We also talk of nature-based solutions. The phrase “nature-based solutions” has come under a lot of criticism as it has multiple meanings, some of which are better than others. Investing in the natural environment is a necessary measure to protect our existing biodiversity at a time when it is threatened by a multitude of factors, from climate change itself to extractive capitalism that sees everything as a resource to be exploited. Biodiversity is important, and can be considered alongside concerns around improving human-inhabited places. Both matter when creating a better country.
Peat bog restoration is important for creating carbon sinks, and while I am of the opinion that we need real zero, not solely net zero, this is still vital for the future. Woodland restoration is also important, but it is necessary to plant biodiverse forests rather than monocultural tree crops to create sustainable woodland that will last a long time and capture carbon. It takes trees centuries to reach maturity; there is only so much that new forests can do compared to older ones.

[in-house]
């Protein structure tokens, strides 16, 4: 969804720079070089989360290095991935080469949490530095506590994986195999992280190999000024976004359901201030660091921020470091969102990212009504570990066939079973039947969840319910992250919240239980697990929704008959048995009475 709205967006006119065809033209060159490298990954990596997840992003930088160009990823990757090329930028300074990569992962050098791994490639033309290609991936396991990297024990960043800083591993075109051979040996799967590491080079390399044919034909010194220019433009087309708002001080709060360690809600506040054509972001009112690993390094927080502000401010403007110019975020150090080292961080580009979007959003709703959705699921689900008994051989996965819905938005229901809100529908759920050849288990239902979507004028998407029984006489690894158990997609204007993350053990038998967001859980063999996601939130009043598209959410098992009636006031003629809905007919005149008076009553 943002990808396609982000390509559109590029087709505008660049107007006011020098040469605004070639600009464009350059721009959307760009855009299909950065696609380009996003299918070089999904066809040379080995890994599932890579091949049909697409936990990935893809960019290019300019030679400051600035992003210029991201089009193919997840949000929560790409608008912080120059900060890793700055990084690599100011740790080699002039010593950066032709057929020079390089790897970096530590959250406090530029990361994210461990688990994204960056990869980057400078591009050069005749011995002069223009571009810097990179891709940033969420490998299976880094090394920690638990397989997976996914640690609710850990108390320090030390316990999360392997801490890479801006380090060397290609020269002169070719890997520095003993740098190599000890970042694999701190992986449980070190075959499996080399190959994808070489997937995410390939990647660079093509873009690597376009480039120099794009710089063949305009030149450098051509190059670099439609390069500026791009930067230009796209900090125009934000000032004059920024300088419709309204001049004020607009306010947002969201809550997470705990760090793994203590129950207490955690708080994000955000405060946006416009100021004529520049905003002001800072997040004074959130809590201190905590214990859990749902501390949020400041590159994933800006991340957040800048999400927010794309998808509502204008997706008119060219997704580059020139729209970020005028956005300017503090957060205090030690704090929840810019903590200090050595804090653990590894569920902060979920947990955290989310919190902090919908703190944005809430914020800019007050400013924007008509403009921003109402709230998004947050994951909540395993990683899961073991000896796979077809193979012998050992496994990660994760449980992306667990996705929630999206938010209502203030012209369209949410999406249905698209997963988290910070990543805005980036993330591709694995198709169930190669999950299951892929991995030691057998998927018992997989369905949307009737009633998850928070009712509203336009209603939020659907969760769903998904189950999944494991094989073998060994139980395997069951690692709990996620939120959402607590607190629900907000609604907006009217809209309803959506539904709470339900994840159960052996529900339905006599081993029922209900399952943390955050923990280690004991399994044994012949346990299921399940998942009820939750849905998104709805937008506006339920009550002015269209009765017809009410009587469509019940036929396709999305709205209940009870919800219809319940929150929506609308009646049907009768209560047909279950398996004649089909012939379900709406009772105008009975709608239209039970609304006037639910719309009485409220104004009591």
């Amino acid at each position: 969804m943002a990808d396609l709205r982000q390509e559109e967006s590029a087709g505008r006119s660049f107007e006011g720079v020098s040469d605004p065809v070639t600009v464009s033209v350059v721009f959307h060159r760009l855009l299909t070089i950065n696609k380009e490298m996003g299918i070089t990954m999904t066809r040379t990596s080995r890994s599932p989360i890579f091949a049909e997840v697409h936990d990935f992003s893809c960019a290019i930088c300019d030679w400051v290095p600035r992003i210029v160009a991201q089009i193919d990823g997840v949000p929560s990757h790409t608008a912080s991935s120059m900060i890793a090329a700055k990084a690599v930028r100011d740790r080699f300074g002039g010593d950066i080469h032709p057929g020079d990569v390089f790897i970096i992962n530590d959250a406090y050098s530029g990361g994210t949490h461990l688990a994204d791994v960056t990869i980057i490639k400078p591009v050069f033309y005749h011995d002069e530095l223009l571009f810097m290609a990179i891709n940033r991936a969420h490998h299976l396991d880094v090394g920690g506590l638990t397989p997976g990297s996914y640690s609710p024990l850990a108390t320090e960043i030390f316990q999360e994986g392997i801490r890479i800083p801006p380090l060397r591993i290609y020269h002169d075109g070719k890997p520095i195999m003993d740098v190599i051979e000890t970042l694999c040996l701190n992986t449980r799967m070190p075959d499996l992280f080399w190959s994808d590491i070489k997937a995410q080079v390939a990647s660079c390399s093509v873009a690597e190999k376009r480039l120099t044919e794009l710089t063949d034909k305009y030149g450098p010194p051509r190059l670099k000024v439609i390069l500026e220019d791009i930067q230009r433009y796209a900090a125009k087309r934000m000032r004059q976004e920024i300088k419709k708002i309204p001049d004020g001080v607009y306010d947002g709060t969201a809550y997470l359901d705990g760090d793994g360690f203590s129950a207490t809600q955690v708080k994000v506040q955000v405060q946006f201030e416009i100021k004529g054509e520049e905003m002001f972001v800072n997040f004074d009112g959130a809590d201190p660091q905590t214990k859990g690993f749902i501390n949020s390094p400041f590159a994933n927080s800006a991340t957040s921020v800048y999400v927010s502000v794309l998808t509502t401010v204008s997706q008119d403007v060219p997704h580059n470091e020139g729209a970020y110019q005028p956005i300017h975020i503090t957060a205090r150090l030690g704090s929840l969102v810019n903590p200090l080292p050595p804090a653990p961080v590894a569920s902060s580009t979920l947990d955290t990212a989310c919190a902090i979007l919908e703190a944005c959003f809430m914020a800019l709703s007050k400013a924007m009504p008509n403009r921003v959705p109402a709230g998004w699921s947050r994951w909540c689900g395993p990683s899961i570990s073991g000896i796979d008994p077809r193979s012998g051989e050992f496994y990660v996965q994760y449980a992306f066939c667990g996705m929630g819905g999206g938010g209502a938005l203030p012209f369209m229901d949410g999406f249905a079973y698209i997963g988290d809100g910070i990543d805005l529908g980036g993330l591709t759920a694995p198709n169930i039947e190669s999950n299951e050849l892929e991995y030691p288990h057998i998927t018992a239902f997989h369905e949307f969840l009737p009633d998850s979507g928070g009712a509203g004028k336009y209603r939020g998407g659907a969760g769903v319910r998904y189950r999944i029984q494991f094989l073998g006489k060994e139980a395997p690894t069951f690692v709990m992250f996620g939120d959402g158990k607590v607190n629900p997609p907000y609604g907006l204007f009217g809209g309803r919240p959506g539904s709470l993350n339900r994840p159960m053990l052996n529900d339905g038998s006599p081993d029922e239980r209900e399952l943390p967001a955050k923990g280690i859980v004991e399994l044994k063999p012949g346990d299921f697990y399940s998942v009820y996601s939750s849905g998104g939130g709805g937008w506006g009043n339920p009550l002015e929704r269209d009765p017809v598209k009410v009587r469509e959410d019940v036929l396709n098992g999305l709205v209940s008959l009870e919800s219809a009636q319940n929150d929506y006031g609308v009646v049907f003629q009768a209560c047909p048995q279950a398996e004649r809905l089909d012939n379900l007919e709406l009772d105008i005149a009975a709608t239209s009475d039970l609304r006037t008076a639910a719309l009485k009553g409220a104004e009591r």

Green agriculture is crucial for moving forward to a sustainable world, and therefore requiring biodiversity and low carbon targets for funding is necessary. I hope that this will not, however, place the burden unduly on small businesses and family-owned farms.Larger commercial agricultural businesses should be the first to have to meet targets if they expect to get government funding. Supporting new sustainable agriculture businesses is important, but there needs to be support to get off the ground in the first place when things may not immediately be profitable.